Civil Rights - Topic 8363

Charter of Rights and Freedoms - Denial of rights - Jurisdiction - Section 106(1) of the Ontario Labour Relations Act gave the Labour Relations Board exclusive jurisdiction "to determine all questions of fact or law that arise in any matter before it ..." - The Act also conferred powers on the Board to determine questions of law and fact relating to its own jurisdiction - The Supreme Court of Canada stated that a Charter issue must constitute a question of law - The court stated that "the Board has the authority to apply the Charter and to rule on the constitutionality of s. 2(b) of its enabling statute, in the course of the union's application for certification" - See paragraph 14.

Labour Law - Topic 434

Labour relations boards - Judicial review - Jurisdiction - Charter issues - The Supreme Court of Canada stated that "an administrative tribunal which has been conferred the power to interpret law holds a concomitant power to determine whether that law is constitutionally valid. This conclusion ensues from the principle of supremacy of the Constitution, which is confirmed by s. 52(1) of the Constitution Act, 1982 ... Section 52(1) ... does not specify which bodies may consider and rule on Charter questions, and cannot be said to confer jurisdiction on an adminis­trative tribunal. Rather, jurisdiction must have expressly or impliedly been conferred on the tribunal by its enabling statute or otherwise" - See paragraphs 11 to 12.

Labour Law - Topic 434

Labour relations boards - Judicial review - Jurisdiction - Charter issues - The Supreme Court of Canada stated that it was unnecessary to have recourse to s. 24(1) of the Charter to determine whether the Ontario Labour Relations Board had jurisdiction over Charter issues - "An administrative tribunal need not meet the definition of a court of competent jurisdic­tion in s. 24(1) of the Charter in order to have the necessary authority to subject its enabling statute to Charter scrutiny ... [T]he relevant inquiry is not whether the tribunal is a 'court' but whether the legisla­ture intended to confer on the tribunal the power to interpret and apply the Charter" - See paragraph 12.

Labour Law - Topic 434

Labour relations boards - Judicial review - Jurisdiction - Charter issues - Section 106(1) of the Ontario Labour Relations Act gave the Labour Relations Board exclusive jurisdiction "to determine all questions of fact or law that arise in any matter before it ..." - The Act also conferred powers on the Board to determine questions of law and fact relating to its own jurisdiction - The Supreme Court of Canada stated that a Charter issue must constitute a question of law - The court stated that "the Board has the authority to apply the Charter and to rule on the constitutionality of s. 2(b) of its enabling statute, in the course of the union's application for certification" - See paragraph 14.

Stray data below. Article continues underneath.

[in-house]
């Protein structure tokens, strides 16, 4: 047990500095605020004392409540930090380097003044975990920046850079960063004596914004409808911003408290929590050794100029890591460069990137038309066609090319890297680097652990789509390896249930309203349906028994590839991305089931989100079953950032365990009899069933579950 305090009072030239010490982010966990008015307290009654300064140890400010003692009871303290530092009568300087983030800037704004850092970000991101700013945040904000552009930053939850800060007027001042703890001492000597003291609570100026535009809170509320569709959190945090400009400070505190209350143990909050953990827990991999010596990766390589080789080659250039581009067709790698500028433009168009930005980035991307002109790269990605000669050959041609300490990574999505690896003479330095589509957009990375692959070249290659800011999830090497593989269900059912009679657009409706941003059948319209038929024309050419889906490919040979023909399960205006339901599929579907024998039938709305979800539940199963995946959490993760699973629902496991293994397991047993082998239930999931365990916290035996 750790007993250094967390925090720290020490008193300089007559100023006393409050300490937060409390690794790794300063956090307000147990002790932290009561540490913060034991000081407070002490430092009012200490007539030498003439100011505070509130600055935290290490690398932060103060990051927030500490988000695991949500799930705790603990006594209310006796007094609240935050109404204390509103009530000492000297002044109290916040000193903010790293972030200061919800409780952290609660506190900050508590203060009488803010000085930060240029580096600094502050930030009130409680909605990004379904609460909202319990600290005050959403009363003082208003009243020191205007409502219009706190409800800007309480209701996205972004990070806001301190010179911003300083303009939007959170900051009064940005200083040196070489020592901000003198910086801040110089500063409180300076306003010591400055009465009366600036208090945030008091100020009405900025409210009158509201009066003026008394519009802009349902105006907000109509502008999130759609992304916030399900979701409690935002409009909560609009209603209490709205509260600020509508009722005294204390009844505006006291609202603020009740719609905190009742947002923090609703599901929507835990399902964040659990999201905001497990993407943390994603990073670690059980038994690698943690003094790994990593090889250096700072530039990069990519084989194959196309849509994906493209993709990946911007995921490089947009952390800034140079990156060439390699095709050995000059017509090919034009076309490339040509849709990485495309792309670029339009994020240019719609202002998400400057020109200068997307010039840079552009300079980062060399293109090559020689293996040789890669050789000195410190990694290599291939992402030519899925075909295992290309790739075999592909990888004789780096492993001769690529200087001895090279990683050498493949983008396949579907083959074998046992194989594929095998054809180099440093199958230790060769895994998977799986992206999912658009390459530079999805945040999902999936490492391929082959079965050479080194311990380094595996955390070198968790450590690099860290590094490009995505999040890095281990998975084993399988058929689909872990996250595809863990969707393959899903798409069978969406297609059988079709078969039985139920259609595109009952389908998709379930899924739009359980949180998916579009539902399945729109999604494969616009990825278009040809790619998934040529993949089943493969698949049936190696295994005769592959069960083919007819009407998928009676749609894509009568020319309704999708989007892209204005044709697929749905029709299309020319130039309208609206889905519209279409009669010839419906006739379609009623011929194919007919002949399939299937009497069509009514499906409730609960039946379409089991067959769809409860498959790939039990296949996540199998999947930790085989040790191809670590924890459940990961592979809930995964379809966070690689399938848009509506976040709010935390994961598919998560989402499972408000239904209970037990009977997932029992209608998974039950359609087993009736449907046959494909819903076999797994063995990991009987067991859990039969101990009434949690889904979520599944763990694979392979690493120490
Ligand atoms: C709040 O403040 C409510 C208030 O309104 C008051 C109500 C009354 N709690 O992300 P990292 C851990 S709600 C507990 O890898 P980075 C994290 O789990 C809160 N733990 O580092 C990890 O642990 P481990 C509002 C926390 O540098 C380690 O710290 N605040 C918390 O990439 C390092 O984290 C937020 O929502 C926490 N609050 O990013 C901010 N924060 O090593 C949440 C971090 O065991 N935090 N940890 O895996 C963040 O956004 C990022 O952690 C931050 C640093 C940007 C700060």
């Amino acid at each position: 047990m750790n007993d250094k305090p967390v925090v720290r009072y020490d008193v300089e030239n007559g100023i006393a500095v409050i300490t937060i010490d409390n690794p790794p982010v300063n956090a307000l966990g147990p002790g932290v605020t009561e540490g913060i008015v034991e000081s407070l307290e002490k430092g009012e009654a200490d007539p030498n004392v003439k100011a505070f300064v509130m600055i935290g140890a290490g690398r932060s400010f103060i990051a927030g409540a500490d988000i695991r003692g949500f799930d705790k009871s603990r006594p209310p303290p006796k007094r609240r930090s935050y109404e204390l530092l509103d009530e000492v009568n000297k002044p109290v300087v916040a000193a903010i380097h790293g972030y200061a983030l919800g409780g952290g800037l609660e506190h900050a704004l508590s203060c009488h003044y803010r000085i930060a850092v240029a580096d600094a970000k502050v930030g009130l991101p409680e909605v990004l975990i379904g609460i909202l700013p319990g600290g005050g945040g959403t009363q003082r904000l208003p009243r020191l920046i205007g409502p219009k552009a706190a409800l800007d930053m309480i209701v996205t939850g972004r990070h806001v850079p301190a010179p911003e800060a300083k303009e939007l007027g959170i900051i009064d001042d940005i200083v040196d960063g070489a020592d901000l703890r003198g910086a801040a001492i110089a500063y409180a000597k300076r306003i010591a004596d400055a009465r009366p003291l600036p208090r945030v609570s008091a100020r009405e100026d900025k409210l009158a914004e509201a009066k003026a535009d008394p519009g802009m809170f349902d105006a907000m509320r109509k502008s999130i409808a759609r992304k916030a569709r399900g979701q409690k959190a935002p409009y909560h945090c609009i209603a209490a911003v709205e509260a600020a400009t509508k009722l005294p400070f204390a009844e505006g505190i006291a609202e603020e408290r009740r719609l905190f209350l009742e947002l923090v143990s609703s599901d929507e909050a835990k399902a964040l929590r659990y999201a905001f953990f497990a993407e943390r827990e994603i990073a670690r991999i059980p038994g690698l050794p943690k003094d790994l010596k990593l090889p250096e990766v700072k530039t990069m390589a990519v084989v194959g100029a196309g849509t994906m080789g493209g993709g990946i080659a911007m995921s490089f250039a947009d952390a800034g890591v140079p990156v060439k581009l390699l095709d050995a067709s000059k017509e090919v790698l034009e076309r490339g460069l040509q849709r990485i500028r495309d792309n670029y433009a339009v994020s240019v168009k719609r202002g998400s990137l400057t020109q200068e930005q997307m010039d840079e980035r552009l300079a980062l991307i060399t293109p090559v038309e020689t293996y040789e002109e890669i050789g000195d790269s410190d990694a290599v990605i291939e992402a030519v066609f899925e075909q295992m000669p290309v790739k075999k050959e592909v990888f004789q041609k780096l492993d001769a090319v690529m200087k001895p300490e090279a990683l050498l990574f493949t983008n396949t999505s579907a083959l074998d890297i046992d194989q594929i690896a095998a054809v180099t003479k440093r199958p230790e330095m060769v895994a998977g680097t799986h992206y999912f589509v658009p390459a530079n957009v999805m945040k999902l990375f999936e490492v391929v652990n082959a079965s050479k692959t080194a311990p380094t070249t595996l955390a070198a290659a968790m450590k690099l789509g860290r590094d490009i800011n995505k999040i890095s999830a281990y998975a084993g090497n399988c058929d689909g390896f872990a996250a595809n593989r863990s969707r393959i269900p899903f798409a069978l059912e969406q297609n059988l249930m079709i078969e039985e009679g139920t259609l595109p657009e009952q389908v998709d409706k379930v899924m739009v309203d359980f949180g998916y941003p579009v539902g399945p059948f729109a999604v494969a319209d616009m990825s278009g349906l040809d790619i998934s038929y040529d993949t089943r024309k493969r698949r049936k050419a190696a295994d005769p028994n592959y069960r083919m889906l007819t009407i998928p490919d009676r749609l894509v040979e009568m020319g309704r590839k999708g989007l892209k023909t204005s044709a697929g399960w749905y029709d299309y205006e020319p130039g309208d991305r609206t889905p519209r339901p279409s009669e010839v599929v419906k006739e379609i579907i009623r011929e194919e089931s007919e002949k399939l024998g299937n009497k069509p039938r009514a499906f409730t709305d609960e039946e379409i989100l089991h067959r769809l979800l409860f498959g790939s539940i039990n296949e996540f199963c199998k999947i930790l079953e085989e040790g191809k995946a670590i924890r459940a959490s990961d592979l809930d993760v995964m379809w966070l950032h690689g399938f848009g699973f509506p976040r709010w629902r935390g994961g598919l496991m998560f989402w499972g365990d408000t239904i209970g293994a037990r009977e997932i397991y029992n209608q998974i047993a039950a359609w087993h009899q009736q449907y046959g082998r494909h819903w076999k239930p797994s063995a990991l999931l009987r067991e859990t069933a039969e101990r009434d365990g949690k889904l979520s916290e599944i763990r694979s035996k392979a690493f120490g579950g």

Cases Noticed:

R. v. Mills, [1986] 1 S.C.R. 863; 67 N.R. 241; 16 O.A.C. 81; 52 C.R.(3d) 1; 26 C.C.C.(3d) 481; 29 D.L.R.(4th) 161, refd to. [paras. 4, 26].

Tétreault-Gadoury v. Canada Employment and Immigration Commission (1991), 126 N.R. 1 (S.C.C.), refd to. [para. 8].

Douglas/Kwantlen Faculty Association v. Douglas College, [1990] 3 S.C.R. 570; 118 N.R. 340, refd to. [paras. 11, 24].

Canadian Union of Public Employees, Local 963 v. New Brunswick Liquor Corp., [1979] 2 S.C.R. 227; 26 N.R. 341; 25 N.B.R.(2d) 237; 51 A.P.R. 237; 97 D.L.R.(3d) 417; 79 C.L.L.C. 14,209, refd to. [para. 16].

Northern Telecom Canada Ltd. v. Com­munication Workers of Canada, [1983] 1 S.C.R. 733; 28 N.R. 107, refd to. [para. 16].

R. v. Ontario Labour Relations Board; Ex parte Dunn (1963), 39 D.L.R.(2d) 346 (Ont. H.C.), refd to. [para. 20].

Canada Labour Relations Board and Canada (Attorney General) v. Paul L'Anglais Inc. et al., [1983] 1 S.C.R. 147; 47 N.R. 351, refd to. [para. 20].

Four B Manufacturing Ltd. v. United Gar­ment Workers of America, [1980] 1 S.C.R. 1031; 30 N.R. 421, refd to. [para. 20].

McLeod, Re, [1975] 1 S.C.R. 517; 2 N.R. 443, refd to. [para. 26].

McLeod v. Egan - see McLeod, Re.

Statutes Noticed:

Canadian Charter of Rights and Freedoms, 1982, sect. 2(d), sect. 15 [para. 2]; sect. 24(1) [para. 3].

Constitution Act, 1982, sect. 52(1) [para. 11].

Labour Relations Act, R.S.O. 1980, c. 228, sect. 2(b) [para. 2]; sect. 106(1) [para. 3]; sect. 124 [para. 14].

Counsel:

George W. Adams, Q.C., Patrick E. Hurley and Ralph N. Nero, for the appellant;

Stephen T. Goudge, Q.C., and Christopher M. Dassios, for the Ontario Labour Relations Board;

Douglas J. Wray, for United Food and Commercial Workers International Union, Local 175;

Gaspard Côté, Q.C., and Carole Bureau, for the Attorney General of Canada and Canada Employment and Immigration Commission;

Robert E. Charney, for the Attorney Gen­eral for Ontario;

Robert G. Richards and Ross MacNab, for the Attorney General for Saskatchewan;

Jean-Guy Ouellet and Gilbert Nadon, for Marcelle Tétreault-Gadoury.

Solicitors of Record:

Fasken, Campbell, Godfrey, Toronto, Ontario, for the appellant;

Gowling, Strathy & Henderson, Toronto, Ontario, for the Ontario Labour Relations Board;

Caley & Wray, Toronto, Ontario, for United Food and Commercial Workers International Union, Local 175;

John Tait, Deputy Attorney General of Canada, Ottawa, Ontario, for the Attor­ney General of Canada and Canada Employment and Immigration Commis­sion;

Attorney General for Ontario, Toronto, Ontario, for the Attorney General for Ontario;

Brian Barrington-Foote, Regina, Saskatchewan, for the Attorney General for Saskatchewan;

Campeau, Ouellet, Nadon & Lussier, Montreal, Quebec, for Marcelle Tétreault-Gadoury.

This appeal was heard on November 7, 1990, before Lamer, C.J.C., Wilson, La Forest, L'Heureux-Dubé, Sopinka, Gonthier, Cory, McLachlin and Stevenson, JJ., of the Supreme Court of Canada.

On June 6, 1991, the judgment of the Supreme Court of Canada was delivered in both official languages and the following opinions were filed:

La Forest, J. (Lamer, C.J.C., Sopinka, Gonthier, Cory, McLachlin and Stevenson, JJ., concurring) - see paragraphs 1 to 23;

Wilson, J. (L'Heureux-Dubé, J., concurring) - see paragraphs 24 to 26.